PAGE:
Inside Higher Ed, #iammargaretmary:
A column in the Pittsburgh Post-Gazette about Mary Margaret Vojtko, an adjunct instructor of French at Duquesne University who died sick, alone and penniless this month, went viral Tuesday, as adjuncts across the country reported seeing something tragically familiar in her story.
Pittsburgh Post-Gazette, Death of an Adjunct:
On Sept. 1, Margaret Mary Vojtko, an adjunct professor who had taught
French at Duquesne University for 25 years, passed away at the age of
83. She died as the result of a massive heart attack she suffered two
weeks before. As it turned out, I may have been the last person she
On Aug. 16, I received a call from a very upset
Margaret Mary. She told me that she was under an incredible amount of
stress. She was receiving radiation therapy for the cancer that had just
returned to her, she was living nearly homeless because she could not
afford the upkeep on her home, which was literally falling in on itself,
and now, she explained, she had received another indignity -- a letter
from Adult Protective Services telling her that someone had referred her
case to them saying that she needed assistance in taking care of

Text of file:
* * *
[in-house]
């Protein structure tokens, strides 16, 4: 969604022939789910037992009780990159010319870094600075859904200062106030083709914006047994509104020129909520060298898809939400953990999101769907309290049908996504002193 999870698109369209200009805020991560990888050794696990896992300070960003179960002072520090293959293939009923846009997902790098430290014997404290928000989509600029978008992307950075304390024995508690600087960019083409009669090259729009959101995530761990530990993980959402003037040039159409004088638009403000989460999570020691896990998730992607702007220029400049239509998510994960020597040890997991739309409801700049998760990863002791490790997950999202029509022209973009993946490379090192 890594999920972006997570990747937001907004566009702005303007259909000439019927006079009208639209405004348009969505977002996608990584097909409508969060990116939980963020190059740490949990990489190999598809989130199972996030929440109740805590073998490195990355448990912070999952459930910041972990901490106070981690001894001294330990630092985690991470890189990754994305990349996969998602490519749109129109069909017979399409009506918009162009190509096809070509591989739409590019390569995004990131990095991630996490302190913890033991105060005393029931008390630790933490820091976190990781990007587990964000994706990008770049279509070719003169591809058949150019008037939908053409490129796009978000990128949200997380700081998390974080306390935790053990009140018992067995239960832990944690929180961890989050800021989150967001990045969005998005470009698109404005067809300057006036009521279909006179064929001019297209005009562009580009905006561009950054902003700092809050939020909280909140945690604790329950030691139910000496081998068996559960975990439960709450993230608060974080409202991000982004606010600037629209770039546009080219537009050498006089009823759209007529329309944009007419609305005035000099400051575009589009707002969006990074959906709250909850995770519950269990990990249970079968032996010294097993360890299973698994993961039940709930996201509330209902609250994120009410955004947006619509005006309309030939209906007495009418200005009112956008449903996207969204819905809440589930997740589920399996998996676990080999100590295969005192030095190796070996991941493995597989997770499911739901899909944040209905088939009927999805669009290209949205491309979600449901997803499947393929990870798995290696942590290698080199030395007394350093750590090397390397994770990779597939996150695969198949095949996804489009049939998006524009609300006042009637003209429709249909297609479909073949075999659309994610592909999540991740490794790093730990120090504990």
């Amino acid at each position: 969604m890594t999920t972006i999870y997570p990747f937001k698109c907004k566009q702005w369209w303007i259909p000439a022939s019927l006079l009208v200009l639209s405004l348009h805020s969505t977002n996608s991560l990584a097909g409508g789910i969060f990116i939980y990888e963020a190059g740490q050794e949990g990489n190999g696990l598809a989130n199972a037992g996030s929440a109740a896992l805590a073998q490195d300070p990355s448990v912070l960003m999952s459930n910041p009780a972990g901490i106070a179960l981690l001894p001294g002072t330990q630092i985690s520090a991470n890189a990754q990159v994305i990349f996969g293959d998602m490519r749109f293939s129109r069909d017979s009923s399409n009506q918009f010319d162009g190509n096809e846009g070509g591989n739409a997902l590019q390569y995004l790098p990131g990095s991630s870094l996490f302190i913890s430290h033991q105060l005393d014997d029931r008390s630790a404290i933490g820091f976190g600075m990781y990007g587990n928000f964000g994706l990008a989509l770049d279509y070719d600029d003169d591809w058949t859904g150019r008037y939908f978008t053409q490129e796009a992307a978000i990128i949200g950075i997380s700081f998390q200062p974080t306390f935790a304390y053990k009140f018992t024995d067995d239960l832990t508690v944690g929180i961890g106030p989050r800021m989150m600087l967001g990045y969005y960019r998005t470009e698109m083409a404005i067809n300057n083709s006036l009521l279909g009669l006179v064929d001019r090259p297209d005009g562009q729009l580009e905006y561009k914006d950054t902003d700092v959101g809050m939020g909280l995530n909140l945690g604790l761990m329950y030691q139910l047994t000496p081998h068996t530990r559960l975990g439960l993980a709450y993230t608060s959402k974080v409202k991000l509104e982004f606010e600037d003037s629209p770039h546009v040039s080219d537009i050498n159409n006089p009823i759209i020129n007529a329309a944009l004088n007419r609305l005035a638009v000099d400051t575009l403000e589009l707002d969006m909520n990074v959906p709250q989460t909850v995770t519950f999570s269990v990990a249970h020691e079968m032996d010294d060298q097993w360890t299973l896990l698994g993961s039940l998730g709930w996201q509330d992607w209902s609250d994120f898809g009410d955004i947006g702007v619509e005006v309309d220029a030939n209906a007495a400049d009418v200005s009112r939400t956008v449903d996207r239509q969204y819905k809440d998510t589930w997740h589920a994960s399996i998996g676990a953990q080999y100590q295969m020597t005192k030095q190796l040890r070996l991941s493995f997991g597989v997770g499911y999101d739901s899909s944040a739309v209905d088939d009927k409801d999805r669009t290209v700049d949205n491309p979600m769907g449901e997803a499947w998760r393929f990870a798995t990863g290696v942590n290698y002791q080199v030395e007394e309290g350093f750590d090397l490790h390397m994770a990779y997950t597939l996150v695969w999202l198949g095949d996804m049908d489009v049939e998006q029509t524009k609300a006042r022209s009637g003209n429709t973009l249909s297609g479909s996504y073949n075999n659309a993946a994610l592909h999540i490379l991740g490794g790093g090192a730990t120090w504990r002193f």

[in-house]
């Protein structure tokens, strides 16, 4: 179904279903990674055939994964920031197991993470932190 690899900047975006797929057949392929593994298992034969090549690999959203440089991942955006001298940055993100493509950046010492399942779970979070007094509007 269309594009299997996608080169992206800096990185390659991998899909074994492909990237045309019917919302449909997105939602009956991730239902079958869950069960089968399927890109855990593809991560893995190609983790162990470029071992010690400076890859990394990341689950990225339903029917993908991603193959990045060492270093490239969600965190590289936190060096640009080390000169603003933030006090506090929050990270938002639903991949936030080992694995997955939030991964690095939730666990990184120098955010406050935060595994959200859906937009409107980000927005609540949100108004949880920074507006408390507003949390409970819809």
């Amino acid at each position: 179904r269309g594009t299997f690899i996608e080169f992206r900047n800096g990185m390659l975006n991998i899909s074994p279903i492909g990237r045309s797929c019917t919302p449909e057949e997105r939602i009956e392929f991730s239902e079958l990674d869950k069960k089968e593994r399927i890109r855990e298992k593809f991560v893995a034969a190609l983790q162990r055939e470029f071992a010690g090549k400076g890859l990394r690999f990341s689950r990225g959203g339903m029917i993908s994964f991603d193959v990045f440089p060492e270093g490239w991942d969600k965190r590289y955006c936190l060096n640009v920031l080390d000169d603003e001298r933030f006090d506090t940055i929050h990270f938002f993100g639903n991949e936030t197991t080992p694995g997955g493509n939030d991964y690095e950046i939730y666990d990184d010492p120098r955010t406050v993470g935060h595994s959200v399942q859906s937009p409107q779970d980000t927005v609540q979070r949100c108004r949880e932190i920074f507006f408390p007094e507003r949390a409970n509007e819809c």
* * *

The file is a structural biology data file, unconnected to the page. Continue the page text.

herself. The letter said that if she did not meet with the caseworker
the following Monday, her case would be turned over to Orphans' Court.
a proud professional like Margaret Mary, this was the last straw; she
was mortified. She begged me to call Adult Protective Services and tell
them to leave her alone, that she could take care of herself and did not
need their help. I agreed to. Sadly, a couple of hours later, she was
found on her front lawn, unconscious from a heart attack. She never
Meanwhile, I called Adult Protective
Services right after talking to Margaret Mary, and I explained the
situation. I said that she had just been let go from her job as a
professor at Duquesne, that she was given no severance or retirement
benefits, and that the reason she was having trouble taking care of
herself was because she was living in extreme poverty. The caseworker
paused and asked with incredulity, "She was a professor?" I said yes.
The caseworker was shocked; this was not the usual type of person for
whom she was called in to help.
Of course, what the caseworker
didn't understand was that Margaret Mary was an adjunct professor,
meaning that, unlike a well-paid tenured professor, Margaret Mary worked
on a contract basis from semester to semester, with no job security, no
benefits and with a salary of between $3,000 and just over $3,500 per
three-credit course. Adjuncts now make up well over 50 percent of the
faculty at colleges and universities. ...
Duquesne knew all about Margaret Mary's plight, for I apprised them
of it in two letters. I never received a reply, and Margaret Mary was
forced to die saddened, penniless and on the verge of being turned over
to Orphan's Court. ...
Her nephew, who had contacted me
about her passing, implored me to make sure that she didn't die in vain.
He said that while there was nothing that could be done for Margaret
Mary, we had to help the other adjuncts at Duquesne and other
universities who were being treated just as she was, and who could end
up just like she did. I believe that writing this story is the first
step in doing just that.